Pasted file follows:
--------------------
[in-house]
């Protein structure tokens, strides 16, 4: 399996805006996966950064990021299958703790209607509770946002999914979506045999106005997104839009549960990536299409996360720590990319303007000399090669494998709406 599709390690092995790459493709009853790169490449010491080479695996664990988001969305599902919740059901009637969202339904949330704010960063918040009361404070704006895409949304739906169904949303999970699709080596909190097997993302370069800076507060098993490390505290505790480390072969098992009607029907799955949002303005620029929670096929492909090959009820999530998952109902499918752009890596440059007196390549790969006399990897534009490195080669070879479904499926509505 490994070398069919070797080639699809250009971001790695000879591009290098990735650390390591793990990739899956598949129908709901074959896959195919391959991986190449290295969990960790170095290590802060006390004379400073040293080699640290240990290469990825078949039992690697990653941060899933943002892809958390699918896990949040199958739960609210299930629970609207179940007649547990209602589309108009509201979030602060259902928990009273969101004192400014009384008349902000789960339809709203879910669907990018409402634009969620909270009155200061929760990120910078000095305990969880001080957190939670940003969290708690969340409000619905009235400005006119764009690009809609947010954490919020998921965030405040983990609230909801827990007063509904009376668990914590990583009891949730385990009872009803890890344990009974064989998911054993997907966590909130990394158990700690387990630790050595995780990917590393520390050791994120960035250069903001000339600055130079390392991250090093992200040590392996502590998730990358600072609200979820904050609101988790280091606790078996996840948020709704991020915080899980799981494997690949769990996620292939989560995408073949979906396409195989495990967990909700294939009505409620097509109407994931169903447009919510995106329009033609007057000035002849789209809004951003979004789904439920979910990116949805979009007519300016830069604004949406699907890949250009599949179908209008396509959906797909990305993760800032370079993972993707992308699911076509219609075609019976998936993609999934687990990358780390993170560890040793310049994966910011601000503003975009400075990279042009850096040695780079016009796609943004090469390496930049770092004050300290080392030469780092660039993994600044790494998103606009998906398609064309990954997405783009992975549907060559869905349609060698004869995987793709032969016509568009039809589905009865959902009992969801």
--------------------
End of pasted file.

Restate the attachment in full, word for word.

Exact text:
[in-house]
């Protein structure tokens, strides 16, 4: 399996805006996966950064990021299958703790209607509770946002999914979506045999106005997104839009549960990536299409996360720590990319303007000399090669494998709406 599709390690092995790459493709009853790169490449010491080479695996664990988001969305599902919740059901009637969202339904949330704010960063918040009361404070704006895409949304739906169904949303999970699709080596909190097997993302370069800076507060098993490390505290505790480390072969098992009607029907799955949002303005620029929670096929492909090959009820999530998952109902499918752009890596440059007196390549790969006399990897534009490195080669070879479904499926509505 490994070398069919070797080639699809250009971001790695000879591009290098990735650390390591793990990739899956598949129908709901074959896959195919391959991986190449290295969990960790170095290590802060006390004379400073040293080699640290240990290469990825078949039992690697990653941060899933943002892809958390699918896990949040199958739960609210299930629970609207179940007649547990209602589309108009509201979030602060259902928990009273969101004192400014009384008349902000789960339809709203879910669907990018409402634009969620909270009155200061929760990120910078000095305990969880001080957190939670940003969290708690969340409000619905009235400005006119764009690009809609947010954490919020998921965030405040983990609230909801827990007063509904009376668990914590990583009891949730385990009872009803890890344990009974064989998911054993997907966590909130990394158990700690387990630790050595995780990917590393520390050791994120960035250069903001000339600055130079390392991250090093992200040590392996502590998730990358600072609200979820904050609101988790280091606790078996996840948020709704991020915080899980799981494997690949769990996620292939989560995408073949979906396409195989495990967990909700294939009505409620097509109407994931169903447009919510995106329009033609007057000035002849789209809004951003979004789904439920979910990116949805979009007519300016830069604004949406699907890949250009599949179908209008396509959906797909990305993760800032370079993972993707992308699911076509219609075609019976998936993609999934687990990358780390993170560890040793310049994966910011601000503003975009400075990279042009850096040695780079016009796609943004090469390496930049770092004050300290080392030469780092660039993994600044790494998103606009998906398609064309990954997405783009992975549907060559869905349609060698004869995987793709032969016509568009039809589905009865959902009992969801």